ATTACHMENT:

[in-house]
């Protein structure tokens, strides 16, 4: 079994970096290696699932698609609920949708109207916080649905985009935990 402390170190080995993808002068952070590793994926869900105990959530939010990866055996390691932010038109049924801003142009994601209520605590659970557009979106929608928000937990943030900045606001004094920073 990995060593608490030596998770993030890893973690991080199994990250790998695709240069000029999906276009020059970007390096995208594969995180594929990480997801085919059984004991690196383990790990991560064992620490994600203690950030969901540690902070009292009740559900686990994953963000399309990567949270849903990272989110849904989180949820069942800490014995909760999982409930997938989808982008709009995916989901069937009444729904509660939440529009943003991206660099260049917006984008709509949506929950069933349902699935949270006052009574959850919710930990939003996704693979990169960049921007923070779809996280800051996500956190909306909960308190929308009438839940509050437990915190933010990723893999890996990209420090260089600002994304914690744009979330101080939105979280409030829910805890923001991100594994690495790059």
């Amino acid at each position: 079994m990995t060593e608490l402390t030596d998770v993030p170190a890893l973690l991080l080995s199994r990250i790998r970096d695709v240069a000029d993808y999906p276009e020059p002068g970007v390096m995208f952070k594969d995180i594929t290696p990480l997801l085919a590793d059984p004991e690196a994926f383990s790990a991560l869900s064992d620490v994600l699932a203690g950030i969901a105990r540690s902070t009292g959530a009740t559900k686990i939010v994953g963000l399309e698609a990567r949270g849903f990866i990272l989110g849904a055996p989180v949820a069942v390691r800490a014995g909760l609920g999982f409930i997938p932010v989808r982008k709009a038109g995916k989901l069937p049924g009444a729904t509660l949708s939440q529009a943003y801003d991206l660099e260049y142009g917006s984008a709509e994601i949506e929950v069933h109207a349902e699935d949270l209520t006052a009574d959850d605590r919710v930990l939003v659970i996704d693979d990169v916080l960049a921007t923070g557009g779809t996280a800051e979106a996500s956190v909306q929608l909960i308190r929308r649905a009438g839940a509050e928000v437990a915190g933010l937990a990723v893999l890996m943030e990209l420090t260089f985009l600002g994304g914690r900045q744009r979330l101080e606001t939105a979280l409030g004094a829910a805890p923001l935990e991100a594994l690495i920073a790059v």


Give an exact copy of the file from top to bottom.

[in-house]
């Protein structure tokens, strides 16, 4: 079994970096290696699932698609609920949708109207916080649905985009935990 402390170190080995993808002068952070590793994926869900105990959530939010990866055996390691932010038109049924801003142009994601209520605590659970557009979106929608928000937990943030900045606001004094920073 990995060593608490030596998770993030890893973690991080199994990250790998695709240069000029999906276009020059970007390096995208594969995180594929990480997801085919059984004991690196383990790990991560064992620490994600203690950030969901540690902070009292009740559900686990994953963000399309990567949270849903990272989110849904989180949820069942800490014995909760999982409930997938989808982008709009995916989901069937009444729904509660939440529009943003991206660099260049917006984008709509949506929950069933349902699935949270006052009574959850919710930990939003996704693979990169960049921007923070779809996280800051996500956190909306909960308190929308009438839940509050437990915190933010990723893999890996990209420090260089600002994304914690744009979330101080939105979280409030829910805890923001991100594994690495790059």
């Amino acid at each position: 079994m990995t060593e608490l402390t030596d998770v993030p170190a890893l973690l991080l080995s199994r990250i790998r970096d695709v240069a000029d993808y999906p276009e020059p002068g970007v390096m995208f952070k594969d995180i594929t290696p990480l997801l085919a590793d059984p004991e690196a994926f383990s790990a991560l869900s064992d620490v994600l699932a203690g950030i969901a105990r540690s902070t009292g959530a009740t559900k686990i939010v994953g963000l399309e698609a990567r949270g849903f990866i990272l989110g849904a055996p989180v949820a069942v390691r800490a014995g909760l609920g999982f409930i997938p932010v989808r982008k709009a038109g995916k989901l069937p049924g009444a729904t509660l949708s939440q529009a943003y801003d991206l660099e260049y142009g917006s984008a709509e994601i949506e929950v069933h109207a349902e699935d949270l209520t006052a009574d959850d605590r919710v930990l939003v659970i996704d693979d990169v916080l960049a921007t923070g557009g779809t996280a800051e979106a996500s956190v909306q929608l909960i308190r929308r649905a009438g839940a509050e928000v437990a915190g933010l937990a990723v893999l890996m943030e990209l420090t260089f985009l600002g994304g914690r900045q744009r979330l101080e606001t939105a979280l409030g004094a829910a805890p923001l935990e991100a594994l690495i920073a790059v």